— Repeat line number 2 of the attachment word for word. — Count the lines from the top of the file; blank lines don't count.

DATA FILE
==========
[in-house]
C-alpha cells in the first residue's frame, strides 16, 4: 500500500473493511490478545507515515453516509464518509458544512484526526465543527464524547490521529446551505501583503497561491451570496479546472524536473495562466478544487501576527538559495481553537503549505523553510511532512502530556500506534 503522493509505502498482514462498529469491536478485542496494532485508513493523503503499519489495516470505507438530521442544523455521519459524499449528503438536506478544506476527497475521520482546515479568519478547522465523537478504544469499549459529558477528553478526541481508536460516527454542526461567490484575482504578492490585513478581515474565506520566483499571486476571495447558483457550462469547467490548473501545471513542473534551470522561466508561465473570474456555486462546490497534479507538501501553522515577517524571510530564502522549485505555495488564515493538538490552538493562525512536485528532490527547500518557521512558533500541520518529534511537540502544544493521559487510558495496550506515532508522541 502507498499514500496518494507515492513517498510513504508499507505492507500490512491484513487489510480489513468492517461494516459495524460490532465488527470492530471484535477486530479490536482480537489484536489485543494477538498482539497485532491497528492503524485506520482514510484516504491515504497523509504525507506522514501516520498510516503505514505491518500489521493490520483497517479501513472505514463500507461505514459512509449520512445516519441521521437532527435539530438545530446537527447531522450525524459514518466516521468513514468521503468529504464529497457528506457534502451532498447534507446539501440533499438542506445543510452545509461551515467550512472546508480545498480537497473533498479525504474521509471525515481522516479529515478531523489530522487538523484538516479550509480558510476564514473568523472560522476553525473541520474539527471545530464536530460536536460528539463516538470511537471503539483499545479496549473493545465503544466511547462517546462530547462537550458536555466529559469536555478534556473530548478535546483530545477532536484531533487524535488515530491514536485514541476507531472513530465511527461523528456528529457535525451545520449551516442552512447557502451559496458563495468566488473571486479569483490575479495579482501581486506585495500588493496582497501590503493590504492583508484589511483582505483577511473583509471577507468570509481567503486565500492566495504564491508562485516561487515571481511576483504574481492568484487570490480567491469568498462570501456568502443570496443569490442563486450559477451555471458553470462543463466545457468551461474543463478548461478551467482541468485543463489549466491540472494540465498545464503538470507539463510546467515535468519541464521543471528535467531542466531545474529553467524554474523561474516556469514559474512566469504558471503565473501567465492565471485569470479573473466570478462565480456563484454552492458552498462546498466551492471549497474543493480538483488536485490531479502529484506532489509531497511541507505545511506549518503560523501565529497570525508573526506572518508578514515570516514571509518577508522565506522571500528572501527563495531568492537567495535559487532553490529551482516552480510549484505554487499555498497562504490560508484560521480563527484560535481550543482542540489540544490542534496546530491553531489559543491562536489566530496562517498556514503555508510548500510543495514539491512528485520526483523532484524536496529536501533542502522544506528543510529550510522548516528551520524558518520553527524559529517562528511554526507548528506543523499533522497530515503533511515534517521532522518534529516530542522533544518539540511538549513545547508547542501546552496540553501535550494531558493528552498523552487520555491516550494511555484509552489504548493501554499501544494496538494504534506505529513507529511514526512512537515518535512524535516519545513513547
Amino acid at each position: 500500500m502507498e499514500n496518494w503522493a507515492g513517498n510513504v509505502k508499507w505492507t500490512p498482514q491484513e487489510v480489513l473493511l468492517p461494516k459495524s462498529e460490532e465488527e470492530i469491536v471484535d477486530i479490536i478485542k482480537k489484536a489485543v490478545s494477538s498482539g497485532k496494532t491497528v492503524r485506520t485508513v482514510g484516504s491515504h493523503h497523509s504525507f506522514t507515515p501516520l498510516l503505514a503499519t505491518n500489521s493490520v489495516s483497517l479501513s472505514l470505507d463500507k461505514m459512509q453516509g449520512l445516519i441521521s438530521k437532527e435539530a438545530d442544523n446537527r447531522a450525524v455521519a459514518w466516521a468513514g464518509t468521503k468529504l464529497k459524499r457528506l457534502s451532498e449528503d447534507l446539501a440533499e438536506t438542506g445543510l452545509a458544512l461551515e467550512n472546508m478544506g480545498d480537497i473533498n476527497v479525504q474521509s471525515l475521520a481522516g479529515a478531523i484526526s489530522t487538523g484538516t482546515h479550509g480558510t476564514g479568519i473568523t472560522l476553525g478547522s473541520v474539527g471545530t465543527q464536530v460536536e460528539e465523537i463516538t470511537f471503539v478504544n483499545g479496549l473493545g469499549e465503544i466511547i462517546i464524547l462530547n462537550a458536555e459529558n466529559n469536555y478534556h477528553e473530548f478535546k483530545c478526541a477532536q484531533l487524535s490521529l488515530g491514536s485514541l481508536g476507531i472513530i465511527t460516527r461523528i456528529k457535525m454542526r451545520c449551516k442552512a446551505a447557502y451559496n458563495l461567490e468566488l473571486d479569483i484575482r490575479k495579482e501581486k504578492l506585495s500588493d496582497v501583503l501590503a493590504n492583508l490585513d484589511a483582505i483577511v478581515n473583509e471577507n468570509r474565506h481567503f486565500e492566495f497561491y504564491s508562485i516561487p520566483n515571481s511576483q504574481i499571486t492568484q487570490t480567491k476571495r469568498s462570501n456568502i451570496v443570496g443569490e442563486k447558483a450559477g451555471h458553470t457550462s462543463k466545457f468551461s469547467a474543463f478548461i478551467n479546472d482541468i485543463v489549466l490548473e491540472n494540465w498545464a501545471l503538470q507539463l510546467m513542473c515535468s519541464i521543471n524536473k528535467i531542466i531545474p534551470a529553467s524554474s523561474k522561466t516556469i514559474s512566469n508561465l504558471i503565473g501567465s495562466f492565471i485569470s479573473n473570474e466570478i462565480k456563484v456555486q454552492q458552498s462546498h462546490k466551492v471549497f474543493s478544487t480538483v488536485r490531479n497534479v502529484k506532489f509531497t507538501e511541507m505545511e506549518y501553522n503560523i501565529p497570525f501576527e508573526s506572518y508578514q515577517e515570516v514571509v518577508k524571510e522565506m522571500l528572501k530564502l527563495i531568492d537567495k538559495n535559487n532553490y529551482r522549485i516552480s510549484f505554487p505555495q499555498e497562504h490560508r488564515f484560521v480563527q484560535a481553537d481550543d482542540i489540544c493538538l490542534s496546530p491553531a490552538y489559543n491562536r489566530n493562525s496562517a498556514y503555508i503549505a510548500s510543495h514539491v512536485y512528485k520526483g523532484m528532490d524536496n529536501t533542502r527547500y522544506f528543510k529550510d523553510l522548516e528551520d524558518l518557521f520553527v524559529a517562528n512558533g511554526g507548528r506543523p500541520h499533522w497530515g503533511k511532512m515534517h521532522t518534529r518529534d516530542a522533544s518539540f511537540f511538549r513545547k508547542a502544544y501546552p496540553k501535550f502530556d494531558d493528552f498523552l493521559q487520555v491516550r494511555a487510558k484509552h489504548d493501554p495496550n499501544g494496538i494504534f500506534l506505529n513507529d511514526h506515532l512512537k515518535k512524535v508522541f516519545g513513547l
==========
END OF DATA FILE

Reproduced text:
C-alpha cells in the first residue's frame, strides 16, 4: 500500500473493511490478545507515515453516509464518509458544512484526526465543527464524547490521529446551505501583503497561491451570496479546472524536473495562466478544487501576527538559495481553537503549505523553510511532512502530556500506534 503522493509505502498482514462498529469491536478485542496494532485508513493523503503499519489495516470505507438530521442544523455521519459524499449528503438536506478544506476527497475521520482546515479568519478547522465523537478504544469499549459529558477528553478526541481508536460516527454542526461567490484575482504578492490585513478581515474565506520566483499571486476571495447558483457550462469547467490548473501545471513542473534551470522561466508561465473570474456555486462546490497534479507538501501553522515577517524571510530564502522549485505555495488564515493538538490552538493562525512536485528532490527547500518557521512558533500541520518529534511537540502544544493521559487510558495496550506515532508522541 502507498499514500496518494507515492513517498510513504508499507505492507500490512491484513487489510480489513468492517461494516459495524460490532465488527470492530471484535477486530479490536482480537489484536489485543494477538498482539497485532491497528492503524485506520482514510484516504491515504497523509504525507506522514501516520498510516503505514505491518500489521493490520483497517479501513472505514463500507461505514459512509449520512445516519441521521437532527435539530438545530446537527447531522450525524459514518466516521468513514468521503468529504464529497457528506457534502451532498447534507446539501440533499438542506445543510452545509461551515467550512472546508480545498480537497473533498479525504474521509471525515481522516479529515478531523489530522487538523484538516479550509480558510476564514473568523472560522476553525473541520474539527471545530464536530460536536460528539463516538470511537471503539483499545479496549473493545465503544466511547462517546462530547462537550458536555466529559469536555478534556473530548478535546483530545477532536484531533487524535488515530491514536485514541476507531472513530465511527461523528456528529457535525451545520449551516442552512447557502451559496458563495468566488473571486479569483490575479495579482501581486506585495500588493496582497501590503493590504492583508484589511483582505483577511473583509471577507468570509481567503486565500492566495504564491508562485516561487515571481511576483504574481492568484487570490480567491469568498462570501456568502443570496443569490442563486450559477451555471458553470462543463466545457468551461474543463478548461478551467482541468485543463489549466491540472494540465498545464503538470507539463510546467515535468519541464521543471528535467531542466531545474529553467524554474523561474516556469514559474512566469504558471503565473501567465492565471485569470479573473466570478462565480456563484454552492458552498462546498466551492471549497474543493480538483488536485490531479502529484506532489509531497511541507505545511506549518503560523501565529497570525508573526506572518508578514515570516514571509518577508522565506522571500528572501527563495531568492537567495535559487532553490529551482516552480510549484505554487499555498497562504490560508484560521480563527484560535481550543482542540489540544490542534496546530491553531489559543491562536489566530496562517498556514503555508510548500510543495514539491512528485520526483523532484524536496529536501533542502522544506528543510529550510522548516528551520524558518520553527524559529517562528511554526507548528506543523499533522497530515503533511515534517521532522518534529516530542522533544518539540511538549513545547508547542501546552496540553501535550494531558493528552498523552487520555491516550494511555484509552489504548493501554499501544494496538494504534506505529513507529511514526512512537515518535512524535516519545513513547